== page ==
Art, Music, DanceExerciseParkinson'sTai Chi

Benefits of Tango for patients with Parkinson’s disease

Researchers from the Washington University School of Medicine, in St. Louis, Missouri compared the effects of Tango, Waltz/Foxtrot, and tai chi.

First, the details.

  • 75 people with Parkinson’s disease were assigned to Tango, Waltz/Foxtrot, tai chi, or a no treatment group.
  • Participants completed the PDQ-39 before and after participation in 20 classes, or within 13 weeks in the case of the no treatment group.

And, the results.

  • Tango significantly improved on mobility, social support, and the PDQ-39.
  • There were no significant changes in health related quality of life with Waltz/Foxtrot, tai chi, or no treatment.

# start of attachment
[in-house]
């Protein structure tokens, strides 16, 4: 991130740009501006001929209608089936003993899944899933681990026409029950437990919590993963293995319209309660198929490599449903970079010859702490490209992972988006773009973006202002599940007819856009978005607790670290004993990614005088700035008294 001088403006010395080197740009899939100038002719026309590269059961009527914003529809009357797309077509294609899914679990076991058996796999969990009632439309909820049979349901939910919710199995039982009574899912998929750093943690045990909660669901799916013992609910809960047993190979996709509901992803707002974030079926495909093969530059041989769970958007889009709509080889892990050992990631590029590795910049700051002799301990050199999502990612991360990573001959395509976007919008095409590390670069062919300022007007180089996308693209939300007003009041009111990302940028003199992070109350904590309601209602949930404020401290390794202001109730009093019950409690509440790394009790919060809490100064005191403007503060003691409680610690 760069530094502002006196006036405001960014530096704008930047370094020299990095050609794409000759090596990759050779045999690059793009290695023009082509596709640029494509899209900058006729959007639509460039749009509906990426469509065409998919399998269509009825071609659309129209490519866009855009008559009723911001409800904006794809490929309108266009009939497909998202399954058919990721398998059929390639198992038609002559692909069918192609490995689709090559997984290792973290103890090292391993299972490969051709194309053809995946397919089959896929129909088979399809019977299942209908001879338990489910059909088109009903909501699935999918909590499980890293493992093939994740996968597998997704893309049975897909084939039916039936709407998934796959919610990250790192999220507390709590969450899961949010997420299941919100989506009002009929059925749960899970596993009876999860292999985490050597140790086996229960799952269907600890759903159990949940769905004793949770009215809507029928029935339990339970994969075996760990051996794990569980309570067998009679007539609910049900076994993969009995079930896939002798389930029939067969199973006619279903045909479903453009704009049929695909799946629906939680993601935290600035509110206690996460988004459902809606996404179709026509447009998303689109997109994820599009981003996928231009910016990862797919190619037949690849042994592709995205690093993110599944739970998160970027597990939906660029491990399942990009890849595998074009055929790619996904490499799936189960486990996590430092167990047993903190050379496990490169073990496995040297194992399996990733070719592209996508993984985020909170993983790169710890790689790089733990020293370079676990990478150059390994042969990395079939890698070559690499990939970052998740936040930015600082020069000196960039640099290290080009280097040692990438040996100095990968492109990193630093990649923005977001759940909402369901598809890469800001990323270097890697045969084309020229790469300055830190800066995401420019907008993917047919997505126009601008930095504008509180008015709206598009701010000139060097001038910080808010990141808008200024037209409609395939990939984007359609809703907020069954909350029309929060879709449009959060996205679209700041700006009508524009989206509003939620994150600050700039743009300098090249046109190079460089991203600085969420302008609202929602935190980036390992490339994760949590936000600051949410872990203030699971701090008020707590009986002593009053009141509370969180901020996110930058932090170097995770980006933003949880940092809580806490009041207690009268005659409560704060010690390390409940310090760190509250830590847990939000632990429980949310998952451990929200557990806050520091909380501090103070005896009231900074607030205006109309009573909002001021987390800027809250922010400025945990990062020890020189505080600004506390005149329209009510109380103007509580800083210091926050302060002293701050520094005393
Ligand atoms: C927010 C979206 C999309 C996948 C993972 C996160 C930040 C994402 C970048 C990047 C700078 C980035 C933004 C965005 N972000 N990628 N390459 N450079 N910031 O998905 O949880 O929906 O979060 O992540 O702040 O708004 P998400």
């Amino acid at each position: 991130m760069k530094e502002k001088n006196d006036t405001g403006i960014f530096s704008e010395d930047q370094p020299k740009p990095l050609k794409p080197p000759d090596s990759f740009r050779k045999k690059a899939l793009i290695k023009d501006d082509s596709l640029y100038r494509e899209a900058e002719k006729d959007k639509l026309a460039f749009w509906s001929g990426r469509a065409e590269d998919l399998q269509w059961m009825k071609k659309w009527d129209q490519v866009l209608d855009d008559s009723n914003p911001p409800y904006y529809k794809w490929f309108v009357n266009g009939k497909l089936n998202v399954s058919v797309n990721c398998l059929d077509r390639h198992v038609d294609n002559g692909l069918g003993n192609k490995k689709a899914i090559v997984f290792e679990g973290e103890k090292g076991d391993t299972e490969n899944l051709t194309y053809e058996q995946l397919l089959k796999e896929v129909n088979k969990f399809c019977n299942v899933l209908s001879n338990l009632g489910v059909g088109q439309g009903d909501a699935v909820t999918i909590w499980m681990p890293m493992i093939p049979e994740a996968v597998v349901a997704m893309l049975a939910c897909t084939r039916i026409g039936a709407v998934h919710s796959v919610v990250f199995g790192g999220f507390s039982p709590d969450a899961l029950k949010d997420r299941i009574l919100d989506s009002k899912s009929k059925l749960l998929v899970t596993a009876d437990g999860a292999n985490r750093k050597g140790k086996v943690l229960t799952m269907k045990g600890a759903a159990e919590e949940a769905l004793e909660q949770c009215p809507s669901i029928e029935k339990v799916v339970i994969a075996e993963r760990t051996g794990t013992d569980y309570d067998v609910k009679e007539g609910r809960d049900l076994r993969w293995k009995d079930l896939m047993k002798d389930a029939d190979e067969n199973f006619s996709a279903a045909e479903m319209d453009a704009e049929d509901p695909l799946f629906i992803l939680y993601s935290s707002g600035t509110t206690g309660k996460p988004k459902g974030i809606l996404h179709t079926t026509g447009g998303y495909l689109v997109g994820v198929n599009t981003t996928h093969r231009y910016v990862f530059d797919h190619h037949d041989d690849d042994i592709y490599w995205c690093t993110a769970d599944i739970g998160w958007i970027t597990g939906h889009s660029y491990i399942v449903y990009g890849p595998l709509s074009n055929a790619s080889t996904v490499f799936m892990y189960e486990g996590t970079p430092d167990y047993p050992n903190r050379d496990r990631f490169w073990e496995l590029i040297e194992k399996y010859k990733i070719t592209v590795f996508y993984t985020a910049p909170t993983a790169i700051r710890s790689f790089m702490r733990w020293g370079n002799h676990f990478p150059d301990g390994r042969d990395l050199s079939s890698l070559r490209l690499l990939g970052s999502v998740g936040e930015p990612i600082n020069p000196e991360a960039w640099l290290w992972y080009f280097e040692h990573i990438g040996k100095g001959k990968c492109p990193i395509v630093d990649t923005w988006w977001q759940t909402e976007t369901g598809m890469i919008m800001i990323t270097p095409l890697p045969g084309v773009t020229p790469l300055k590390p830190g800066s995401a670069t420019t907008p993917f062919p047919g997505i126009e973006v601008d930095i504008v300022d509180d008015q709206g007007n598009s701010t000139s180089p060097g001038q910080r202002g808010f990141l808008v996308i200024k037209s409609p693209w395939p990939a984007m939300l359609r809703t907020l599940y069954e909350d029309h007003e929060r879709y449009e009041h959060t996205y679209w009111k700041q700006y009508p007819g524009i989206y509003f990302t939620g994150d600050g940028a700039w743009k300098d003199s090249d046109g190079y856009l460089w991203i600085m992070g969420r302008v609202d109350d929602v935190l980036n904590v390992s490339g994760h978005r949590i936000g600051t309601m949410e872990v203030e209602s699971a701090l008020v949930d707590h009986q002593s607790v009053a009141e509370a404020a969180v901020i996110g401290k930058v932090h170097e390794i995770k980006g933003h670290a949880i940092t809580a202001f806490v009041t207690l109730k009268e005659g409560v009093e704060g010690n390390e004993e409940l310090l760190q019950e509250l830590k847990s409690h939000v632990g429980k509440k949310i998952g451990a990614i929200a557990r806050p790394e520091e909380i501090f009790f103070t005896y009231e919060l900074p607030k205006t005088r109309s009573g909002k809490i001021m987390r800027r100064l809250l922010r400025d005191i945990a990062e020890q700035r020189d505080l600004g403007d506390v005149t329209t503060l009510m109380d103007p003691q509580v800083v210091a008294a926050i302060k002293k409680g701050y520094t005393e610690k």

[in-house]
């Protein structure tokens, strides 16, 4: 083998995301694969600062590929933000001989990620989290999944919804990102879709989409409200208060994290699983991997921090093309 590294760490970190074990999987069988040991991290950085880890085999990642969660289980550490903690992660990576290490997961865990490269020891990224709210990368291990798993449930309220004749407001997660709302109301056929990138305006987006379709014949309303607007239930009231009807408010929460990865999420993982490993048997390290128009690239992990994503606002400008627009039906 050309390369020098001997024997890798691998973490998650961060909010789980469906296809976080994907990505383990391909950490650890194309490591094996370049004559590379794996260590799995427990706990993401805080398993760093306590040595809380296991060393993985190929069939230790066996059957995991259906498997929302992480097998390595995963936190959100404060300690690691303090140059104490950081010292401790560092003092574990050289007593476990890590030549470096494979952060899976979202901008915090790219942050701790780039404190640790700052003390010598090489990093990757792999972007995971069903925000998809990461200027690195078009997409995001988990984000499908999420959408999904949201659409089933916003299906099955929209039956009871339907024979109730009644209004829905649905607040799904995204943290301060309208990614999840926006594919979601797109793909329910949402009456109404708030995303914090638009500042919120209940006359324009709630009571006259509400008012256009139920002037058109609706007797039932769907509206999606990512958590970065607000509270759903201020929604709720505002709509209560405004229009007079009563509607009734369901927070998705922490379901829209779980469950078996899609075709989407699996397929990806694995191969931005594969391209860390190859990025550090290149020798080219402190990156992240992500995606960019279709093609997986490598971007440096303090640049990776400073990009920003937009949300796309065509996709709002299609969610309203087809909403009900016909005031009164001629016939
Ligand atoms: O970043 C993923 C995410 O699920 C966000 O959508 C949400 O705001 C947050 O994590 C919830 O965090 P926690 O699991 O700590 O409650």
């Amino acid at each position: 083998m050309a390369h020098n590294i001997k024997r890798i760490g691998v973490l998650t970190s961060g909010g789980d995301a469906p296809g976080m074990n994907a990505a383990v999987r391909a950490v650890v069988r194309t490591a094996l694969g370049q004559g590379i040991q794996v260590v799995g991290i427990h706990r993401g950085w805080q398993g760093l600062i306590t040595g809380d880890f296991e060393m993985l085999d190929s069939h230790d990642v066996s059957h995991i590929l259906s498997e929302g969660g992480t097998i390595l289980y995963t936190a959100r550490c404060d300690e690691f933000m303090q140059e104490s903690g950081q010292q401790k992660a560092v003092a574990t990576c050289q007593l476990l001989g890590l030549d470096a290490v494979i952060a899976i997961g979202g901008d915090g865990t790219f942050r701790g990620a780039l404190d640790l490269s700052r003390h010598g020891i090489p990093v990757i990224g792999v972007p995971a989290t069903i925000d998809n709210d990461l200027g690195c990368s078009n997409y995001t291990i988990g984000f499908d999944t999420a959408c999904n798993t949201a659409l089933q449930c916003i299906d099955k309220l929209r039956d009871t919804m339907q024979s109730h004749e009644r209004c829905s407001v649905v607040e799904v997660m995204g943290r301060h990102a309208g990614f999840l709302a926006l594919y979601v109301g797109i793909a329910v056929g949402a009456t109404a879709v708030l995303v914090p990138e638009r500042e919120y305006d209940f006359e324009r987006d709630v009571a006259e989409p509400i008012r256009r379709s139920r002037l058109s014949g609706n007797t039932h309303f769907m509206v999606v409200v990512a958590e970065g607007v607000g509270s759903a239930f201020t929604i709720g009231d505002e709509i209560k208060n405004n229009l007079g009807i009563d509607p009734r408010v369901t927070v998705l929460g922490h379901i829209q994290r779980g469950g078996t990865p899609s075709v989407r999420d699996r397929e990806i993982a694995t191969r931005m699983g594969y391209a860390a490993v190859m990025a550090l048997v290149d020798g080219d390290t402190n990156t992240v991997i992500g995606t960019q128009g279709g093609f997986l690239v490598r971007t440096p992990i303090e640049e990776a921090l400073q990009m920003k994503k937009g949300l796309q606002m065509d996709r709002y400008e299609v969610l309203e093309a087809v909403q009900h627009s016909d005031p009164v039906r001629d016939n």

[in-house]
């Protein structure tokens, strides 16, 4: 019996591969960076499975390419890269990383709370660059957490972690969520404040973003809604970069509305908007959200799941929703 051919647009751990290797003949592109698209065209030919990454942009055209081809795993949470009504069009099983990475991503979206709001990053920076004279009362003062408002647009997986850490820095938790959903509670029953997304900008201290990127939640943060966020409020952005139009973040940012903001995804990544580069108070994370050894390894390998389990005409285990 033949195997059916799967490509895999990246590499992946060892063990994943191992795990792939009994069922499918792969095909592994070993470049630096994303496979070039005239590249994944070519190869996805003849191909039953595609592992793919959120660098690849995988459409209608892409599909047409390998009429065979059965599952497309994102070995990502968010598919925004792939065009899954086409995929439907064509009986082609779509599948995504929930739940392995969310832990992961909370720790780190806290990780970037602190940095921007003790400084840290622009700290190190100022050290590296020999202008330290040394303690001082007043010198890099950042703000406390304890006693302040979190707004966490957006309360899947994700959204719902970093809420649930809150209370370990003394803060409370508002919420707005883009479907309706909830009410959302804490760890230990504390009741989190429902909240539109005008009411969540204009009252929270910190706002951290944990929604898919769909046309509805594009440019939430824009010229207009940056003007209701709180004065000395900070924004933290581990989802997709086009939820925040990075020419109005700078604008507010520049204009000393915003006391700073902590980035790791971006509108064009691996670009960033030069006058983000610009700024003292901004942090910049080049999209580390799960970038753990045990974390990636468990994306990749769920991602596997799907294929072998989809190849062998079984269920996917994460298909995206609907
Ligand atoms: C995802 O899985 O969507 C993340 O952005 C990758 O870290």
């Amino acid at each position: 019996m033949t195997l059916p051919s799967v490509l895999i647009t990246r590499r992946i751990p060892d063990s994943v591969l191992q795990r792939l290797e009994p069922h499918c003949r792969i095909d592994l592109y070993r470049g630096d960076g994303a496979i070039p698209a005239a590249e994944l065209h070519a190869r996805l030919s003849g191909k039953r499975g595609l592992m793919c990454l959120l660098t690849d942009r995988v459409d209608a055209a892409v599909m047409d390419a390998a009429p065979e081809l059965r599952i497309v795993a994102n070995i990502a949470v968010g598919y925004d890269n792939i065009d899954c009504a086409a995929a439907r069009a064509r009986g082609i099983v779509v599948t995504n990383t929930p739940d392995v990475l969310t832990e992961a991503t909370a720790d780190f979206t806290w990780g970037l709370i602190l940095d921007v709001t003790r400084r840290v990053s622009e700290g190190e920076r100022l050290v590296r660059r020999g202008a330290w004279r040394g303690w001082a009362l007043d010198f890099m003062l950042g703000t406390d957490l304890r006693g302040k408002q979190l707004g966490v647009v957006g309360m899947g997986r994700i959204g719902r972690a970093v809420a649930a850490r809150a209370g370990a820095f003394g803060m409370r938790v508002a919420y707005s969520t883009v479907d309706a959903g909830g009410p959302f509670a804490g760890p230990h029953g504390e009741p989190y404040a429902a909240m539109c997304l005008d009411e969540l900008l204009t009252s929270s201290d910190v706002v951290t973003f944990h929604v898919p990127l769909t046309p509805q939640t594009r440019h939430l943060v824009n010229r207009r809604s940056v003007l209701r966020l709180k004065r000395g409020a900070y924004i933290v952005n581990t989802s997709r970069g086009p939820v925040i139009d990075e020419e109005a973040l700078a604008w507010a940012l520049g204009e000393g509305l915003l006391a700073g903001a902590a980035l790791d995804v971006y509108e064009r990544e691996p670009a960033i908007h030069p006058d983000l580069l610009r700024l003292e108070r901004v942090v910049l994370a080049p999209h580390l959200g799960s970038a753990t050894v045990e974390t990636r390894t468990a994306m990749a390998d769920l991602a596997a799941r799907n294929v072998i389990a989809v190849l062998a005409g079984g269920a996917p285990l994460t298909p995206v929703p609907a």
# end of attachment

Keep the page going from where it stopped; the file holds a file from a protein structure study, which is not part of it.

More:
The bottom line?

The authors concluded, “Tango may be helpful for improving health-related quality of life in Parkinson disease because it addresses balance and gait deficits in the context of a social interaction that requires working closely with a partner.”

The tango is a sexy dance of seduction. Although it may seem mysterious, the basic steps of the dance are relatively simple.

To get you started, here’s the Tango dance scene from the movie Scent of a Woman (1992) where Al Pacino plays a blind retired lieutenant colonel. The music is “Por una cabeza” by Carlos Gardel, and the girl dancing is Gabrielle Anwar. She currently plays Fiona in the TV show, Burn Notice.

For the beginner, here are the basic steps.

1/10/10 18:44 JR

Hi, I’m JR

John Russo, Jr., PharmD, is president of The MedCom Resource, Inc. Previously, he was senior vice president of medical communications at, a complementary and alternative medicine website.